Robert Ettinger, chairman and CEO of British leather goods firm Ettinger, describes how he has developed the luxury brand in Japan, home to its first ever store
When he makes one of his biannual business trips to Tokyo, Robert Ettinger never fails to be impressed by the adoration lavished upon the firm that his late father, Gerard, founded in London back in 1934.
“The brand has become like a cult in Japan,” he says. “When I visit buyers and staff here, they know more about its products than we do at home. They study our website, the firm’s history, how the products are made – everything.”
The company has been selling its high-end leather goods in Japan since the 1960s, but the business really took off here after it was awarded a royal warrant by the Prince of Wales in 1996.
“The Japanese love high quality and reliability – and the warrant is a symbol of trust,” Ettinger says. “They really think a lot of it. Japanese consumers will inspect every product and expect it to be perfect. I think some western companies would find that hard to deal with.”
The company chose Tokyo as the location for its first ever shop in 2010. This occupies an enviable space in the refined shopping district of Ginza, near high-footfall stores Barneys New York and Abercrombie & Fitch. The firm’s products are stocked in 160 other outlets around Japan, where it has a notably young clientele, with “17-year-olds saving to buy something they consider beautifully made, compared with our typical customer base of 25- to 55-year-olds in Europe and the US”, Ettinger reports.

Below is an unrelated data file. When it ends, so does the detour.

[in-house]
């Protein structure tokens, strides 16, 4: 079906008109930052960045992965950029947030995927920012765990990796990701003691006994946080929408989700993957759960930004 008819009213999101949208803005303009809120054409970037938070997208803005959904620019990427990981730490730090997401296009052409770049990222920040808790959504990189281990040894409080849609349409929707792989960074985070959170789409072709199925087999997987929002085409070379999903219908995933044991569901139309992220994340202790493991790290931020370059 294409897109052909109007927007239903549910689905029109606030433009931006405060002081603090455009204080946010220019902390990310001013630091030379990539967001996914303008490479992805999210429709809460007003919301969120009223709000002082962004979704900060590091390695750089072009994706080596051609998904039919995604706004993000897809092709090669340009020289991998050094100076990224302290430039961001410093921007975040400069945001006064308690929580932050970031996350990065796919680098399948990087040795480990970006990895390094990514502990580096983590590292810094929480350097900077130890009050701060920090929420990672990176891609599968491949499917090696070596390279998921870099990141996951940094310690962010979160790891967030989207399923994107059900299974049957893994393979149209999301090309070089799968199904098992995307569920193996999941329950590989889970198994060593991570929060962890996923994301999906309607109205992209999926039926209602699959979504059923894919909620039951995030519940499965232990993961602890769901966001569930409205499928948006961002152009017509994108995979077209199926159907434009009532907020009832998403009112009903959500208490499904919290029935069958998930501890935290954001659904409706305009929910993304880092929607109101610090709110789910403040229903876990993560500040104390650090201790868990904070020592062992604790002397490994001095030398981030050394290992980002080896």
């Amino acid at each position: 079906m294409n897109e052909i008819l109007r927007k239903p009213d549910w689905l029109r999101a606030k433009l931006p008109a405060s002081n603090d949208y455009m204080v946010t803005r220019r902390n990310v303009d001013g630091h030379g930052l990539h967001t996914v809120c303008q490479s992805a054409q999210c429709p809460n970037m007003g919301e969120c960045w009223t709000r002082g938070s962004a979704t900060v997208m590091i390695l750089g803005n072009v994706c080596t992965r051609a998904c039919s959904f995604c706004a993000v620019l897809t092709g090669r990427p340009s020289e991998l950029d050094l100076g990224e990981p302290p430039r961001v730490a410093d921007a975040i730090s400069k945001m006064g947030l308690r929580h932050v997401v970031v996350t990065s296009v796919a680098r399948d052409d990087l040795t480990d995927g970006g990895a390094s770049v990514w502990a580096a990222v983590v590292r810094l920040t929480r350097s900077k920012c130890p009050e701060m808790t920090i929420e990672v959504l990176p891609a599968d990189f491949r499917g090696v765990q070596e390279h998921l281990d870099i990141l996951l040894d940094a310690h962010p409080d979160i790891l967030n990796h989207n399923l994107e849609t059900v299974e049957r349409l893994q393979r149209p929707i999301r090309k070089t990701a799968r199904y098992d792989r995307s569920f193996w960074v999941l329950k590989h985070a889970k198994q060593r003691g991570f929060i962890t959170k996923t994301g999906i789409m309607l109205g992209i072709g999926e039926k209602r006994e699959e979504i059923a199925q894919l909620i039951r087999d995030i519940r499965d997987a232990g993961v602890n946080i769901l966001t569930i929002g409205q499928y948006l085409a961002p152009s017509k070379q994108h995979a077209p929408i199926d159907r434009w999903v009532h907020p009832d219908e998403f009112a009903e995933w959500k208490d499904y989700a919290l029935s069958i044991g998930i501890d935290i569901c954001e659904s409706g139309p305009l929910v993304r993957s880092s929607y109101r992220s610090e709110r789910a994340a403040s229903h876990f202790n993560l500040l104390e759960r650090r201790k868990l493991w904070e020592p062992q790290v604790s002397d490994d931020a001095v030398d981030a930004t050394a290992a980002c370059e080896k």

In a country renowned for its fondness for exchanging business cards, it’s no surprise that his biggest- selling product here is an elegant mini-wallet that can hold dozens of cards with ease.
Think globally, coact locally
Two decades ago the company entered a partnership with a Japanese firm in order to help it navigate a market that may seem alien to many western organisations. “It is still still our sole distributor and partner here,” Ettinger says. “This is very important, as there is a language barrier and our business cultures are very different. In terms of finding retail space, we are still very much led by our partner.”
The firm’s growth in Japan has been gradual, as he explains: “This is a country where things start slowly and build steadily – they don’t go up and down. If you have the right product and do things the right way, it grows.”
The company is launching a new collection this autumn and is also planning to “do something special” to tie in with the next Olympic Games, when “the whole world will be visiting Japan”. It has already named Jessica Mendoza, a young British showjumper with her sights set on Tokyo 2020, as its first “global brand ambassador”.
Ettinger advises British firms seeking a foothold in Japan to “do your homework. Ensure that what you make is right for this market. If you have the right product and do things in the right way, your business will grow steadily here. That’s the beauty of this country.”